wordpress_logo_2009.jpgURL shorteners are certainly nothing new. TinyURL, bit.ly, ow.ly—you know the lineup. Nevertheless, they're pret-ty handy and WordPress’ (news, site) recent addition to the family has some added perks slash frivolous cool factors:

  • WP.me is the only two-letter .me domain in the world.
  • Every blog and post on WordPress.com has a WP.me URL now.
  • These are all exposed in the <head> using rel=shortlink.
  • it doesn’t work for any URL in the world, just WP.com-hosted ones.
  • The links are permanent, they will work as long as WordPress.com is around.
  • WP.me is spam-free

Though the concept is ultra basic, these days it's still important to up your game if you can. We're sure tr.im has some related stories; although they've been saved since the announcement, we all thought it was lights out for the service at the end of this year. Can you imagine all of those URLs linking to dead space? Terrible. WordPress' own shortener attempts to nip sustainability-related disaster in the bud:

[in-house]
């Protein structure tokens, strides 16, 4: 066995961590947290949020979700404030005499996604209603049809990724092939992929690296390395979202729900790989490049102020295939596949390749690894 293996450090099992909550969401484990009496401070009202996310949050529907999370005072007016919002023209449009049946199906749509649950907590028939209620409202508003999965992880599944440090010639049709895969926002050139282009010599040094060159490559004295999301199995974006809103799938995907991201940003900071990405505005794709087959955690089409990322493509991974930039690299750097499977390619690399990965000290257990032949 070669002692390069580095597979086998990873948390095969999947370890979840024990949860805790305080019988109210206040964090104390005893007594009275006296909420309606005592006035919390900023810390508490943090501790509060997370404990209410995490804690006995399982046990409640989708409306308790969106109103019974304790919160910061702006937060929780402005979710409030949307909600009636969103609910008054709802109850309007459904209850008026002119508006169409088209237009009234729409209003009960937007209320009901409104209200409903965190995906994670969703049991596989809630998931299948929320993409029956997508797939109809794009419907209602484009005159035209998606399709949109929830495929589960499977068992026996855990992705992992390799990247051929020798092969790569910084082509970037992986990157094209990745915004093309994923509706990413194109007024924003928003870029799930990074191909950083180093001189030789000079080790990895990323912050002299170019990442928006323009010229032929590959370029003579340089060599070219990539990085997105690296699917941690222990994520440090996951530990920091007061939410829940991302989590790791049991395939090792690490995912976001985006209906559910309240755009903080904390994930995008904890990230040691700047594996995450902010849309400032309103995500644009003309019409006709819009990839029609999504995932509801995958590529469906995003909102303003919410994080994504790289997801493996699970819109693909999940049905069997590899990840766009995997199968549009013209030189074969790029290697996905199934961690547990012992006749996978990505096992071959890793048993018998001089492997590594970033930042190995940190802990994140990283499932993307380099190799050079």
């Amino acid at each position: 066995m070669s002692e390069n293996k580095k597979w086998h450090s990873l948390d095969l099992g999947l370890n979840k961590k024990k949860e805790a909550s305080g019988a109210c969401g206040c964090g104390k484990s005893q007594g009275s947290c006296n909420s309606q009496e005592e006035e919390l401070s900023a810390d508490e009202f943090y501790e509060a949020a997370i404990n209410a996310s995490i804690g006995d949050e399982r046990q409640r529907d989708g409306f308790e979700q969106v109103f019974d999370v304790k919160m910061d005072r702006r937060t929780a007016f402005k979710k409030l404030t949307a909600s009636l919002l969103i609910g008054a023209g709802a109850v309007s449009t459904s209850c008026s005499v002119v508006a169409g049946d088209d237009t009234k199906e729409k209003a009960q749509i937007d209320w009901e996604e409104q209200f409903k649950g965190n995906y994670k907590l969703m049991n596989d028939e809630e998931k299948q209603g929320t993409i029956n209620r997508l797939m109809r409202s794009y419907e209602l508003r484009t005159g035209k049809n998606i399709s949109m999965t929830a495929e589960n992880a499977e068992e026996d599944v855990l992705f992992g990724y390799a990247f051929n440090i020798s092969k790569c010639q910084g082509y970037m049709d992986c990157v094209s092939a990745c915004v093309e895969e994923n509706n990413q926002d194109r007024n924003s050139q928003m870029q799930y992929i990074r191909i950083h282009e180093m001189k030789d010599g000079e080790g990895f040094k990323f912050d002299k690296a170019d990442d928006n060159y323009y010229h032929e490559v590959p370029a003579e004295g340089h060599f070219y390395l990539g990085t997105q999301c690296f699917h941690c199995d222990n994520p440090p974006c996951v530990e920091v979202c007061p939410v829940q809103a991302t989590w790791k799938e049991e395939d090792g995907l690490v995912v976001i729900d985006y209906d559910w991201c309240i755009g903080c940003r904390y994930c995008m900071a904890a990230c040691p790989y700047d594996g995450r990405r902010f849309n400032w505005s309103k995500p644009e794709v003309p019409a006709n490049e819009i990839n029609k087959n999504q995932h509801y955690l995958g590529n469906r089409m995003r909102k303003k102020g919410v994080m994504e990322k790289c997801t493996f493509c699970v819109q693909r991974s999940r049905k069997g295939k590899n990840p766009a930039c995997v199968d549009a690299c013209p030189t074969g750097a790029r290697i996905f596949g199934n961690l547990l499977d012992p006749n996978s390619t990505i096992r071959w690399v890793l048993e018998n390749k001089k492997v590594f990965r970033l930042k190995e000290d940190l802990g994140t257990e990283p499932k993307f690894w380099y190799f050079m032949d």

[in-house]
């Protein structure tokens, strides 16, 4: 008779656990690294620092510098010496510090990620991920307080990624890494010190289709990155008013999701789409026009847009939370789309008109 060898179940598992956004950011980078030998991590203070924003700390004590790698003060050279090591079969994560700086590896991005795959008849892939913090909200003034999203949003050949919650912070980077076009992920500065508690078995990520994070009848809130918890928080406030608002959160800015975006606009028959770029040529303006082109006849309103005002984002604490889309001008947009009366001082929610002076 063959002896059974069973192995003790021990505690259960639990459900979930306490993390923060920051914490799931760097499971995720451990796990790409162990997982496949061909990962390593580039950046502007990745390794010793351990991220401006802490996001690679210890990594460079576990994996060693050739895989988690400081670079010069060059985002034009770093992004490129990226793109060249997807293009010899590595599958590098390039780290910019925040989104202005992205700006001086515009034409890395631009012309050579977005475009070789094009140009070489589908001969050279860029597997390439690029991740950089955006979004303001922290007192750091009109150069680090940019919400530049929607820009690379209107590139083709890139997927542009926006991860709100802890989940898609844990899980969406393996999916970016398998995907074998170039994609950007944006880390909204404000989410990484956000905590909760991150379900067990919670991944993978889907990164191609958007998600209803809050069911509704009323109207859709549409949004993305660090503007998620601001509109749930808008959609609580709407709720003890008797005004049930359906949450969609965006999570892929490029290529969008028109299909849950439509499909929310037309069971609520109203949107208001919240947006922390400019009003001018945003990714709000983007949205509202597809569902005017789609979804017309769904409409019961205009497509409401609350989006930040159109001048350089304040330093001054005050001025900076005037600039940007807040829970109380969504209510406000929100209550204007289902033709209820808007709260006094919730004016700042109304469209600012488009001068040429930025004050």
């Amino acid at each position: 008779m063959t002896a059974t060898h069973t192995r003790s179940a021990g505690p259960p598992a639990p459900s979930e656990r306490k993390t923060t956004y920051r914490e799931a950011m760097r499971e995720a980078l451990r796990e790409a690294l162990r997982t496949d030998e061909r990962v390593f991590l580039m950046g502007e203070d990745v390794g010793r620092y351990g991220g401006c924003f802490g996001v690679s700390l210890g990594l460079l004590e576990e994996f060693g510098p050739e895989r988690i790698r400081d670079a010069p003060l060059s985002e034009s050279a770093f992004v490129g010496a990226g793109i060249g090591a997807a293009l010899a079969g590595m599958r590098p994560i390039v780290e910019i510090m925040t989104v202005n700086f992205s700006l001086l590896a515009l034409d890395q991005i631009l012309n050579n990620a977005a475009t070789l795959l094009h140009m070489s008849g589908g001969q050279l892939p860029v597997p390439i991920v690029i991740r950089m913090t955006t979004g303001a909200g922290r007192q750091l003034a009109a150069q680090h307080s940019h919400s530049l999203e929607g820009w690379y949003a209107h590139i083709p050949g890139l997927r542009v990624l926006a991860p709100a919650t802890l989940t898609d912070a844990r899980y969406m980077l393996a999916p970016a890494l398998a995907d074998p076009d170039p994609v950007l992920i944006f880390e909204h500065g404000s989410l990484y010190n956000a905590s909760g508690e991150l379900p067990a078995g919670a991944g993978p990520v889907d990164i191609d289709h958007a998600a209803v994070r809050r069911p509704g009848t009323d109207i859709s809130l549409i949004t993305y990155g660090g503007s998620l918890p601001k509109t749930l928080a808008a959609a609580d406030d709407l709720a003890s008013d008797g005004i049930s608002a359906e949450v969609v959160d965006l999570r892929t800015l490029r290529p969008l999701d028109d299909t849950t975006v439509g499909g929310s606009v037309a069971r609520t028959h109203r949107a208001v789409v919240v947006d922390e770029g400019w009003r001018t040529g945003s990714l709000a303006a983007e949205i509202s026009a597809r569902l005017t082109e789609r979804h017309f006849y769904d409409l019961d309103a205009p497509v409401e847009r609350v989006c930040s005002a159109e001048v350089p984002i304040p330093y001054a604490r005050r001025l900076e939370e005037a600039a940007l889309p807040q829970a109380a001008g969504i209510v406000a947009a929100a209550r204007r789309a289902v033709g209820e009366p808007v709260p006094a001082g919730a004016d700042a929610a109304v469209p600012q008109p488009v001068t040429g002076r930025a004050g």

"WordPress links have the structure they do, which is longer, because they’re meant to be permanent and portable," explains Matt Mullenweg, WordPress' founding developer. "Even if you weren’t using WordPress, the links contain no arbitrary IDs or other platform-specific implementation cruft so they should be trivial to serve from any system, even if you don’t use WordPress in the future."

If you're a WordPress user, you can start using the new feature right now, right now by looking for the "Get Shortlink" button next to the permalink when you write or edit a post.